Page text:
Enrique Villalobos
Enrique Villalobos is the owner of which allows people to research home-based work and opportunities.
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Home Business Requirements

Technology, Insurance, Taxes, Zoning

Enrique Villalobos

October 26, 2006

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The idea of running a business from home has always had a certain appeal--albeit one that can be easily undercut when you actually wade through the complex rules surrounding taxes, insurance and other details.

Getting started isn't as simple as plugging in a computer and getting down to business. If you've set up shop at home or you're thinking about doing so, it's now more important than ever to understand what's involved and how to use current home-work rules to your advantage.

Where the tax picture is brighter. Deductions are the name of the game here, and the big question is: Do you qualify to write off home-office-related expenses? To get the "yes" answer you want, the IRS generally requires that you use your home office "exclusively" and "regularly" for business--meaning you can't transform your office into a family room after business hours. Moreover, the home office still has to meet one of three criteria. You're fine if the structure that's used for your business isn't attached to your residence, if you use the office to meet with clients or if the office is your "principal place of business."

So what can you deduct? In general, you can write off a portion of expenses that pertain to your whole residence, such as repairs, mortgage interest or rent, property taxes, insurance and utilities. You can figure the deductible percentage of these expenses one of two ways: Divide the number of rooms in your office by the number of rooms in the house (if they are roughly the same size), or calculate the square footage of your home office and divide by the square footage of the entire home.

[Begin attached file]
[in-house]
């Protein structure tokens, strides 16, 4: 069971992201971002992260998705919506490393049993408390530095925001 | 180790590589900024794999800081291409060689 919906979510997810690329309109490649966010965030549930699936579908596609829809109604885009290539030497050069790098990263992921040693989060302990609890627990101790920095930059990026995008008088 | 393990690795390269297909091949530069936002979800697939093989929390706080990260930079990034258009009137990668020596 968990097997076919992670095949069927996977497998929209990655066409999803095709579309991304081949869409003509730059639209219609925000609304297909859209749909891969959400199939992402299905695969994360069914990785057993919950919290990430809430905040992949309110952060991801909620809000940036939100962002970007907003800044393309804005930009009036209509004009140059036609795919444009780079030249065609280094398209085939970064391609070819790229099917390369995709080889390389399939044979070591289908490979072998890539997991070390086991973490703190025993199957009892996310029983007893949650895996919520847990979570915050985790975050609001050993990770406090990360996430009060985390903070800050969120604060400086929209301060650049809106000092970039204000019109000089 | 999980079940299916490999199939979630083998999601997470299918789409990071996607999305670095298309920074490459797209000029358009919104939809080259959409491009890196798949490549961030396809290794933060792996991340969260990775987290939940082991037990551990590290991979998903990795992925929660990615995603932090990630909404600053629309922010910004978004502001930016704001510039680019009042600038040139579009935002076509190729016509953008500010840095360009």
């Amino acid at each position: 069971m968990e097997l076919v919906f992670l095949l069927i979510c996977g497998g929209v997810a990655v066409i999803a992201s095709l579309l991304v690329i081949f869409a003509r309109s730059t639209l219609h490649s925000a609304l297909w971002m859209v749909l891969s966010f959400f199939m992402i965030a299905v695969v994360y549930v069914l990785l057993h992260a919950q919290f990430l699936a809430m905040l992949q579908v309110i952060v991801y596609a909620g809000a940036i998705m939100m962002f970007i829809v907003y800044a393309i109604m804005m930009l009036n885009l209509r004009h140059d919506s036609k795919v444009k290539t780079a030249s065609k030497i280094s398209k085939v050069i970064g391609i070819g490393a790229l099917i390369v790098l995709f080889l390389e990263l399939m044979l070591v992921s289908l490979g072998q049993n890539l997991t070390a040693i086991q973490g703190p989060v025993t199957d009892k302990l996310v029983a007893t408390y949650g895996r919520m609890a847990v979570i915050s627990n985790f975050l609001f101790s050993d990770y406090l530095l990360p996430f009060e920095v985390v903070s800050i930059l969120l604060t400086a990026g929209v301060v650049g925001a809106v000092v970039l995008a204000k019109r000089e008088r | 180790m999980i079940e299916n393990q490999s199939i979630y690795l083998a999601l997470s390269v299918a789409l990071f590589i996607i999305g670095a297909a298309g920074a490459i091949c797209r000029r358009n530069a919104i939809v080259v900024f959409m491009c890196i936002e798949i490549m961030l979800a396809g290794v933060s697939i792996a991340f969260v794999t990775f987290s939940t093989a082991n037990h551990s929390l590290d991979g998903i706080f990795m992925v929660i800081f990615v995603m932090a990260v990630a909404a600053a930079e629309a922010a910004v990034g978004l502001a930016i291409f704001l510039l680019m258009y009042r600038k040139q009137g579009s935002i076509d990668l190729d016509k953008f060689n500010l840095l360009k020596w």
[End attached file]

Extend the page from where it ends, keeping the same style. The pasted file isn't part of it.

Remember, though, that home-related deductible expenses can't exceed the income generated by the business. Expenses that pertain only to the home office--business owners insurance or office supplies, say--are 100% deductible and not subject to that limitation.

Zoning matters. This may not be the first thing you think of, but local zoning laws can affect your home office. In some cities, you need a business license and will have to pay a fee every year. Other cities restrict the right of property owners to build separate structures. Zoning laws can limit the number of employees or clients in your home office at the same time (or even forbid you from having them). There may also be restrictions on how much of your home can be used exclusively for business.

Insurance. What if an employee or a client gets hurt in your office? Don't count on homeowners insurance to cover you. A standard homeowners insurance policy provides no business liability coverage and very limited property coverage for business equipment. And if you operate a business without your insurer's knowledge, things can get murky. For example, if you are baking cookies to sell and there's a fire as a result, you may not be covered. The reason is that the business operation, not normal household activity, was responsible for the damage.

One solution may be to add an endorsement to your homeowners policy to cover your office property and equipment, and general liability. This could run from $50 to $500 a year, depending on the nature of your business.

With some enterprises, you may need a separate business owners policy, which offers more comprehensive coverage, including business auto insurance, workers' compensation and different types of liability coverage. Landscapers or others who generate income off-site aren't even eligible for an endorsement. Also, if lots of clients visit or you have more than $5,000 in equipment, consider a separate policy.

Because of the recent explosion of the home-office market, some insurers have developed specialized policies, which cost between $250 and $1,000 a year for property, on- and off-premises liability and loss of business data or income. Your best bet is to ask the agent who wrote your homeowners policy to write your home-office policy. That way you can be sure to avoid coverage gaps or overlaps.


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